On the other side of the gate!

India-Pakistan tensions have many a times resulted in political disputes, trade wars, occasional firings and sometimes even brutal wars. Every India-Pakistan issue has resulted in tension across the border except for one Wagah-Atari border near Amritsar, Punjab. Here both the countries compete over a friendly parade every day. The crowds from both countries gather to cheer their Army.

Wagah border has grown immensely to be a tourist spot. We reached there at around 3:30pm for 5:15pm parade show. The main gate finally opened after sometime. Male and female separate security check divided our group.

The line I was standing in, was of course the slowest one. I don’t know why but someone from behind thought pushing would be a good entertainment while waiting. Despite all the pushing, the main concern for the security person was his metal detector continuously beeping, probably detecting even nitrogen present in air.

After I was about half my original size due to pushing, we reached the viewing gallery gate which was closed. I and my dad asked the guard and he said it was full. Now we ran to opposite side of viewing gallery which also was full. We requested the guard to allow us as we were only two people and I was also half my original size by now. Despite my joke, we were denied with an expressionless NO. All the other members of our group were now watching the awesome parade.

While walking back I saw many useless rules of how to behave inside the gallery and a weird looking sign of different religious symbols clubbed together repeated on many boards. May be ‘Respect all religions’, I thought.

Now we found a boulder far away from the gallery but with a certain height. With hope we climbed the boulder but were able to see only the turbans of Indian soldiers. Nevertheless, we stood there until four army men with two dogs came and told us to get down.

They came near and inquired about us. One of them was very happy to hear that we were from Pune as his sister lived in Pune. He started to ask about different locations in Pune. The others were also listening to all this keenly. Then my father out of curiosity asked them about their locations to which he said, “Abhi just idhar posting hua. Isse pehle hum Rajasthan border pe the.” (Translation: We have just been posted here earlier we were on Rajasthan border.)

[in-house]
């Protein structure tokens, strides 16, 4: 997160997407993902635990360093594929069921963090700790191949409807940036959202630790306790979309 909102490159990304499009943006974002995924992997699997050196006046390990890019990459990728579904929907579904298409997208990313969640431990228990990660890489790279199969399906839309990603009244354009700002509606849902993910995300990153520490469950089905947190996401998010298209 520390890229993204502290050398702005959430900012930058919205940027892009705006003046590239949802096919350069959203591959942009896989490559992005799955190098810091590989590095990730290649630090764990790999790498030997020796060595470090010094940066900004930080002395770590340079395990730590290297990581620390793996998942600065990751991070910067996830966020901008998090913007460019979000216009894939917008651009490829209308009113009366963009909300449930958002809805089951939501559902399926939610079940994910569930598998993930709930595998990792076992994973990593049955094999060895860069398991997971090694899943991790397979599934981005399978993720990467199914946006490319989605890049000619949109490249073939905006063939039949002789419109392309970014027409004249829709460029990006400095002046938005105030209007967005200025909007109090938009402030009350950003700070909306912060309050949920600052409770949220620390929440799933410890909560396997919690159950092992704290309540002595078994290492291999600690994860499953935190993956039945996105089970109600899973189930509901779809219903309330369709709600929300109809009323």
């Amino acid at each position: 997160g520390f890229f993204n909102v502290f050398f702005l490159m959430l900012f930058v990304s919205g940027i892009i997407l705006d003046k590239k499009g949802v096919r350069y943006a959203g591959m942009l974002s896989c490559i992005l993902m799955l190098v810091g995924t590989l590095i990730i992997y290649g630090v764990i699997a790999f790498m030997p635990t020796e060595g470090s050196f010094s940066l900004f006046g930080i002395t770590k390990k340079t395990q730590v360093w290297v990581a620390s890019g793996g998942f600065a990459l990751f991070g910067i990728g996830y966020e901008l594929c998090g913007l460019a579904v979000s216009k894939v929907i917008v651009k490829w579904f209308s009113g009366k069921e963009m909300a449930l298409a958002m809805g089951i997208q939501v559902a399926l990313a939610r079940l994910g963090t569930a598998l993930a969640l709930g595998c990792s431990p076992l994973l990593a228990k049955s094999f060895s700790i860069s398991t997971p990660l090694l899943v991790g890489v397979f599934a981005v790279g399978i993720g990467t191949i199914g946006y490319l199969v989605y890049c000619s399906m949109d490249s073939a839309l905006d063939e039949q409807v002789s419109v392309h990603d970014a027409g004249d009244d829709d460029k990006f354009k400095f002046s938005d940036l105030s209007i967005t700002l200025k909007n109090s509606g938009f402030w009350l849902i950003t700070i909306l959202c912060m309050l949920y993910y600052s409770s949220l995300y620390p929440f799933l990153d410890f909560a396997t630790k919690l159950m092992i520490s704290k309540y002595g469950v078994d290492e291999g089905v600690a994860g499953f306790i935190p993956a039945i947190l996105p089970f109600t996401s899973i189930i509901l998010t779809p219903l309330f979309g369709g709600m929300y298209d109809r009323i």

Within minutes of our curious questions, they were sharing their experiences. One of the persons had been in a three-day battle with terrorists in Kashmir. He said, “Bhai sahab ye idar dekhne kelie accha hai pyaar ka dikhava. Lekin udar saale ye log apne khudke logonko bhi nai chhodte. Humare samne muslim terrorist muslimonka katla karte hai, taki army pe naam aye.” (Translation: This ceremony and everything looks really good but many a times these people kill Muslims of our country so that it looks like Indian Army killed them.)

Another person joined, “Apna bhai tha Basheer. Muslim tha, humare sath regiment me tha usko dono pairo pe goli lagi. Inka koi mazhab nai hai inko sirf pareshan karna hai.” (Translation: One of our friend Basheer was shot in both his legs they are not into any religious fight but just want to create some trouble.) Such story telling must have lasted at least for 40minutes.

We invited them to Pune as the un-interesting parade show was about to be over. They promised to visit us when in Pune and took our number. Other members of our group were now back to mock us for not able to get inside the gate until they heard our story of real-life army tales. They knew which side of the gate was more interesting.

It felt really sad that we citizens think disciplined parade is the best thing about the forces. Their stories highlighted the real best thing, the armed forces had no religious divisions. They felt bad for Basheer while they fought another Kasaab. Now, I knew the weird looking sign’s real meaning, THE INDIAN ARMED FORCES.

“The Indian Army sees no caste, creed, colour or religion they only see the enemies.”

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Abhishek Purohit


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